By Nicole Ashford
On 8 September, 15 people died in fighting in the Afghan city of Khost. Precisely why they died is not clear. We do know the fighting had to do with a dispute involving a local warlord, Padshah Khan Zadran. One report suggests he feels aggrieved that he did not receive sufficient credit for his role in bringing down the Taliban.
This is Afghanistan at peace.
Three days earlier, President Hamid Karzai survived an assassination attempt by a margin of six inches. There are suggestions that the attack was masterminded by the warlord Gulbuddin Hekmatyar, a former Prime Minister whose forces are reported to include al-Qaeda and Taliban fighters. Two of Karzai's ministers have been assassinated already: Afghanistan's vice-president, Haji Abdul Qadir, was killed on 6 July.
The United Nations says insecurity remains a major concern, threatening to undermine the peace process and the transitional government. Many think it is only a matter of time before an assassin succeeds in killing Karzai - and the more he is forced to rely on US special forces to protect him, the more his authority in Afghanistan becomes suspect.
There are 5,000 international peacekeepers in Kabul - led for the moment by the Turkish contingent, which began its six-month tour in June. No country has yet offered to take over the Turkish mandate when it expires in December.
Outside Kabul, there are no peacekeepers. And there is no peace. Some US military leaders, even in the Pentagon, are beginning to ask whether the UN mandate should be extended beyond Kabul - although a recent State Department report seems to have pushed that possibility back.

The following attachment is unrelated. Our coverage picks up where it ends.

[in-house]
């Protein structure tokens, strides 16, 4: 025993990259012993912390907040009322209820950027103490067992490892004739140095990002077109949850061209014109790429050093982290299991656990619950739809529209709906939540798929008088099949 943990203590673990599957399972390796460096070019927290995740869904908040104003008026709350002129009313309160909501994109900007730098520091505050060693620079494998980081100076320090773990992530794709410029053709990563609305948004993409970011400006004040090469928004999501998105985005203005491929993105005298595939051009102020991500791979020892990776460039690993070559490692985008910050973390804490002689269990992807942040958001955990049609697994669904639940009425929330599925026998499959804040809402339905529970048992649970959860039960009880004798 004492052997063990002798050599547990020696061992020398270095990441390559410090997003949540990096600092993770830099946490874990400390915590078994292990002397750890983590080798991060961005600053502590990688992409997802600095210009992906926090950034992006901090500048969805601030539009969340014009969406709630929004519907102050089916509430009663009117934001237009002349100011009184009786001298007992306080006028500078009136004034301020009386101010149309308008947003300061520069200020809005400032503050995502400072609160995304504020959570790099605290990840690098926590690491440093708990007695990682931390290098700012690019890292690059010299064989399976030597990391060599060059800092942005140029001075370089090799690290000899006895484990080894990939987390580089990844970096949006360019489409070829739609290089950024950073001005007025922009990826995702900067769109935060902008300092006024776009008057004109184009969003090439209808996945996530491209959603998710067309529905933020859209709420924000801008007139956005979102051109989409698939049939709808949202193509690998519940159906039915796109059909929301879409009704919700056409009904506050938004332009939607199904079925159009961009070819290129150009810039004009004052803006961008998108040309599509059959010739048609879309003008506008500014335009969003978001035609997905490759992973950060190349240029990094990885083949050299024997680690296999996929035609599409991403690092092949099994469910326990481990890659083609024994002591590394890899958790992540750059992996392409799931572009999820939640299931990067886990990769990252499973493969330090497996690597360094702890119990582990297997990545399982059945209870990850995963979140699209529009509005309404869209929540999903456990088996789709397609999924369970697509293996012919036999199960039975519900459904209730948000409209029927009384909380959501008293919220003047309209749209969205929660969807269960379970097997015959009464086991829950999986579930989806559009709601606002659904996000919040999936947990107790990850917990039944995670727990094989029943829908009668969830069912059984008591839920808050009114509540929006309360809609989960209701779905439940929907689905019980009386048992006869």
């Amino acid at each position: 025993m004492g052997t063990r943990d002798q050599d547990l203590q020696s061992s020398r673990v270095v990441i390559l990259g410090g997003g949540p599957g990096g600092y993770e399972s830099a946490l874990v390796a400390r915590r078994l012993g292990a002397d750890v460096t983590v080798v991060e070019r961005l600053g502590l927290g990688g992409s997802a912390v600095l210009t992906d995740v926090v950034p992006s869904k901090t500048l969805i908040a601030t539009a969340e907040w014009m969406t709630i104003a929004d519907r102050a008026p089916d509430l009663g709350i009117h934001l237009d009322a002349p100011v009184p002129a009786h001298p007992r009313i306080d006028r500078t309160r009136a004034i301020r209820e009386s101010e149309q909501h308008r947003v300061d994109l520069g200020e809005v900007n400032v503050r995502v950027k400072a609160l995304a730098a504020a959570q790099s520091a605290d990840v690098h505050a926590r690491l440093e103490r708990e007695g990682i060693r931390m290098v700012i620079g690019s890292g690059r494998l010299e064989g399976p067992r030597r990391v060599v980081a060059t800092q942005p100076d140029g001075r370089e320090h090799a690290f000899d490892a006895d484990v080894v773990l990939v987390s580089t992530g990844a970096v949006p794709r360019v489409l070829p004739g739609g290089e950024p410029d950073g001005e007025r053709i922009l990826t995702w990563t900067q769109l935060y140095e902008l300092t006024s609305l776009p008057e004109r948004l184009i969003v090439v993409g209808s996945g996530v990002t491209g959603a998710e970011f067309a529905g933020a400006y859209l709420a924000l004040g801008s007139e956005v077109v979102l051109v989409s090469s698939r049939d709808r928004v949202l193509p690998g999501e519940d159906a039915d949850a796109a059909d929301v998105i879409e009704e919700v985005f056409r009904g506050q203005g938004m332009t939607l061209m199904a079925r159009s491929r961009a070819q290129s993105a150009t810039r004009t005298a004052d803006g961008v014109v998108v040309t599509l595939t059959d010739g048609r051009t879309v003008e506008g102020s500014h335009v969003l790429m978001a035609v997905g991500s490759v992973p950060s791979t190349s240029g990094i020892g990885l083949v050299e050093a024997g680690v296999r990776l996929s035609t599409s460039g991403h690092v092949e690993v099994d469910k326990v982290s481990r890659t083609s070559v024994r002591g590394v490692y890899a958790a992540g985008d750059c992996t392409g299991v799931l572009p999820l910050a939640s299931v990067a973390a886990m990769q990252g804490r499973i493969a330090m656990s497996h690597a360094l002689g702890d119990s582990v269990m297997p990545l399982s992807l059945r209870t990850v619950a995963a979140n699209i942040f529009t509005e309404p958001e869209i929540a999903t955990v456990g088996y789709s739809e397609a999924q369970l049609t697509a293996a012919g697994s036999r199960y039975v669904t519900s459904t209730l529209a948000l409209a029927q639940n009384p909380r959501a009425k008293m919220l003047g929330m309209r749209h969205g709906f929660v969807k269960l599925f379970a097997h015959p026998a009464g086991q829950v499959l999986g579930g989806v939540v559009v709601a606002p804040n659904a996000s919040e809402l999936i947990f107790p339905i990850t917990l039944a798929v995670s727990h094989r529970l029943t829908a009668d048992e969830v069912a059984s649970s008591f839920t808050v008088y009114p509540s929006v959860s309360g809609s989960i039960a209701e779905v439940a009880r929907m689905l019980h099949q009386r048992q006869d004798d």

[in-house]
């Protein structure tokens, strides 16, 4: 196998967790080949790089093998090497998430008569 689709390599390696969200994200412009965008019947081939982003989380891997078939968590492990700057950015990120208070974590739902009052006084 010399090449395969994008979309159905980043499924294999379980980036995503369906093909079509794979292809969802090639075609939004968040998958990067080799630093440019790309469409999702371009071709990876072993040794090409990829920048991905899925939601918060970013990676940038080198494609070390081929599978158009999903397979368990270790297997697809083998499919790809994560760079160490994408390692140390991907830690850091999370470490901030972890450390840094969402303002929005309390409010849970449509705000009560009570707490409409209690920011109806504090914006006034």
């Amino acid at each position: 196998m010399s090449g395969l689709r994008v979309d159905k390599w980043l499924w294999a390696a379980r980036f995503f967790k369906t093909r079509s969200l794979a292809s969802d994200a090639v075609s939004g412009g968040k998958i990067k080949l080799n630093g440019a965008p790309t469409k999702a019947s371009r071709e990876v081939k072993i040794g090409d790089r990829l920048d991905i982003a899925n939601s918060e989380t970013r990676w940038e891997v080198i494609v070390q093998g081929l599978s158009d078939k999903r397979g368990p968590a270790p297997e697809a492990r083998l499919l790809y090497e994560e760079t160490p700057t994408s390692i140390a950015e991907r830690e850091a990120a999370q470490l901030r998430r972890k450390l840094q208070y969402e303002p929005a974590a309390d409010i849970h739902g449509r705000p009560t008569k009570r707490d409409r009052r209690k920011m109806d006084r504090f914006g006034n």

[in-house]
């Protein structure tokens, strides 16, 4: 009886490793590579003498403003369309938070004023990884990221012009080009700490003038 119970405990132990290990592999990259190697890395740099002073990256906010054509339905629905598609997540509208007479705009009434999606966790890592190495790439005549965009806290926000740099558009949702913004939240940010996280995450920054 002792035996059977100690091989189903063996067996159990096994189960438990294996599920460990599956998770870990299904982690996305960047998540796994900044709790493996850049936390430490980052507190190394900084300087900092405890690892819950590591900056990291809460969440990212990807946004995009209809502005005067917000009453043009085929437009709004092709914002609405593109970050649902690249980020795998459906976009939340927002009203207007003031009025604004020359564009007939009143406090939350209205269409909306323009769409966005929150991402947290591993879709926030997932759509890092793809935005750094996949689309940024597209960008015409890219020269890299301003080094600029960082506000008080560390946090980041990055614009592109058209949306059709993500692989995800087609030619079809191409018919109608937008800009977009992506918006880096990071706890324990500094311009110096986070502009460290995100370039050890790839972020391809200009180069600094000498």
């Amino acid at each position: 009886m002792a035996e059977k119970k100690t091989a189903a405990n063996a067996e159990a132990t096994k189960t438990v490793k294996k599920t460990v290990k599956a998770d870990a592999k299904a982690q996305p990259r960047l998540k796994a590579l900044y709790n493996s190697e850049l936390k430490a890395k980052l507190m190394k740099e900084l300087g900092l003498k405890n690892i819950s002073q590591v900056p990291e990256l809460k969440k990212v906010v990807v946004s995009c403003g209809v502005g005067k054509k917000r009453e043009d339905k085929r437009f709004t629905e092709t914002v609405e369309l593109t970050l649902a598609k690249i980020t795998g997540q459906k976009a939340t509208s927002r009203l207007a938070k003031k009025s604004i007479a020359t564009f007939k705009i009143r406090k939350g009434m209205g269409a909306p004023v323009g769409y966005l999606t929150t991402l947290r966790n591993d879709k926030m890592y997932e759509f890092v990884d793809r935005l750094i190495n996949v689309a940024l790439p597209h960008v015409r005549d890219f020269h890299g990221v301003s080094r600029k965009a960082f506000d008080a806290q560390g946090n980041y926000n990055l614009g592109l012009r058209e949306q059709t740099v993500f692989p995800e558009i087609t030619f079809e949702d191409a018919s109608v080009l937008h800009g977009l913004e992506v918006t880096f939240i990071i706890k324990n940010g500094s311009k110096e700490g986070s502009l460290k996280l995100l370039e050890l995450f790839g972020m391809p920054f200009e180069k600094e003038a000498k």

Now that the triumphalism has faded a little, the US is beginning to realise it has a problem, one which the near-death of Karzai rather unpleasantly clarified. The Afghan President is the only factor, for the moment, holding the country more or less together. He's a member of the majority Pashtun ethnic group, he fought the Soviet occupation, but he lived in exile for much of the '90s and consequently has no blood on his hands from the devastating wars of that period. He is acceptable to the major warlords of the Tajik-dominated Northern Alliance, and to the West. Without Karzai, the US plan, such as it is, looks even shakier than before.
Yet already it seems that some in Afghanistan feel Karzai is too close to the US, too much Bush's puppet. Not that he has a lot of choice. He needs US money if any part of the country is to be rebuilt. He needs US special forces, it seems, if he is to survive the inevitable assassination attempts in the future.
Karzai has been trying to pacify his critics. He made a very public pilgrimage to the tomb of assassinated Northern Alliance leader Ahmed Shah Massoud. But to some extent this signals his reliance on the Northern Alliance, which controls the majority of ministries in his government and, on the ground, with its army, holds power. The West is supposedly helping to train a new Afghan national army, but it's a long process: even the most optimistic say the army will not be able to operate effectively before 2004, and breaking the grip of the warlords will not be an easy task.
None of the prospects for Afghanistan now are good for democrats or socialists. If Karzai can hold together his government, then the country may stumble along for a while longer yet. That will be more likely if the West delivers on its promises of aid and development money. If the government begins to fracture, though, and if local conflicts between warlords intensify, there is the prospect once again of chaos and war in Afghanistan.
There is, of course, another possibility: that the West decides it cannot tolerate such chaos, and long-term 'peacekeeping' - in effect, occupation - ensues. That is not a possibility that many in the US want to entertain. They want to move on to Iraq. But if the alternative is a Taliban Mark II, they might yet change their minds.